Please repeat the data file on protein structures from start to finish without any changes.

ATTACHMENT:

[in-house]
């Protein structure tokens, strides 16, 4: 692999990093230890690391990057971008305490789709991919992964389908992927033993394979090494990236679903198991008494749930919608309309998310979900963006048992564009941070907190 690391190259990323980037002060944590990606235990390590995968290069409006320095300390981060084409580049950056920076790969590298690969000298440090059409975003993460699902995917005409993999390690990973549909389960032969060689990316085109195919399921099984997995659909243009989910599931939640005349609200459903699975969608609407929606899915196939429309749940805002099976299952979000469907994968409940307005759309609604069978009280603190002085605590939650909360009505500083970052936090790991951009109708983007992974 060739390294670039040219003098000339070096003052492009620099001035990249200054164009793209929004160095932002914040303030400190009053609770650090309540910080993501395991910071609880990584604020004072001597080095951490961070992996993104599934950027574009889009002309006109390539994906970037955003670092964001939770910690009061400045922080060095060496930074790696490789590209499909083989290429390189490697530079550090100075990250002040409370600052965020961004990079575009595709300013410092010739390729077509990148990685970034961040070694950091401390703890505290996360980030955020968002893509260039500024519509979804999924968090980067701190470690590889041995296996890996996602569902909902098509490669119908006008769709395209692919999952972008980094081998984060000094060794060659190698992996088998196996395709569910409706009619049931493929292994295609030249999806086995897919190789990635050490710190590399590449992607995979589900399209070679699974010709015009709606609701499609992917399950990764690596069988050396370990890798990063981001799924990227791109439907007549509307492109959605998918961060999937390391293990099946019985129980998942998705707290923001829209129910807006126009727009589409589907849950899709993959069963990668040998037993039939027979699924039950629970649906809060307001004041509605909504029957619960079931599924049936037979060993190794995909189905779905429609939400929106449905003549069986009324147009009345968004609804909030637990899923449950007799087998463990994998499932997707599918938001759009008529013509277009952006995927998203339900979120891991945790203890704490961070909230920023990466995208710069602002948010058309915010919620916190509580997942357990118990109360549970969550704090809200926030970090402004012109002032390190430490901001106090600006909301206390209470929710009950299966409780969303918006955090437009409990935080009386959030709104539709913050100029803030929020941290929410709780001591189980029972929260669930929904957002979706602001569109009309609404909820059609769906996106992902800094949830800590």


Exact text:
[in-house]
């Protein structure tokens, strides 16, 4: 692999990093230890690391990057971008305490789709991919992964389908992927033993394979090494990236679903198991008494749930919608309309998310979900963006048992564009941070907190 690391190259990323980037002060944590990606235990390590995968290069409006320095300390981060084409580049950056920076790969590298690969000298440090059409975003993460699902995917005409993999390690990973549909389960032969060689990316085109195919399921099984997995659909243009989910599931939640005349609200459903699975969608609407929606899915196939429309749940805002099976299952979000469907994968409940307005759309609604069978009280603190002085605590939650909360009505500083970052936090790991951009109708983007992974 060739390294670039040219003098000339070096003052492009620099001035990249200054164009793209929004160095932002914040303030400190009053609770650090309540910080993501395991910071609880990584604020004072001597080095951490961070992996993104599934950027574009889009002309006109390539994906970037955003670092964001939770910690009061400045922080060095060496930074790696490789590209499909083989290429390189490697530079550090100075990250002040409370600052965020961004990079575009595709300013410092010739390729077509990148990685970034961040070694950091401390703890505290996360980030955020968002893509260039500024519509979804999924968090980067701190470690590889041995296996890996996602569902909902098509490669119908006008769709395209692919999952972008980094081998984060000094060794060659190698992996088998196996395709569910409706009619049931493929292994295609030249999806086995897919190789990635050490710190590399590449992607995979589900399209070679699974010709015009709606609701499609992917399950990764690596069988050396370990890798990063981001799924990227791109439907007549509307492109959605998918961060999937390391293990099946019985129980998942998705707290923001829209129910807006126009727009589409589907849950899709993959069963990668040998037993039939027979699924039950629970649906809060307001004041509605909504029957619960079931599924049936037979060993190794995909189905779905429609939400929106449905003549069986009324147009009345968004609804909030637990899923449950007799087998463990994998499932997707599918938001759009008529013509277009952006995927998203339900979120891991945790203890704490961070909230920023990466995208710069602002948010058309915010919620916190509580997942357990118990109360549970969550704090809200926030970090402004012109002032390190430490901001106090600006909301206390209470929710009950299966409780969303918006955090437009409990935080009386959030709104539709913050100029803030929020941290929410709780001591189980029972929260669930929904957002979706602001569109009309609404909820059609769906996106992902800094949830800590």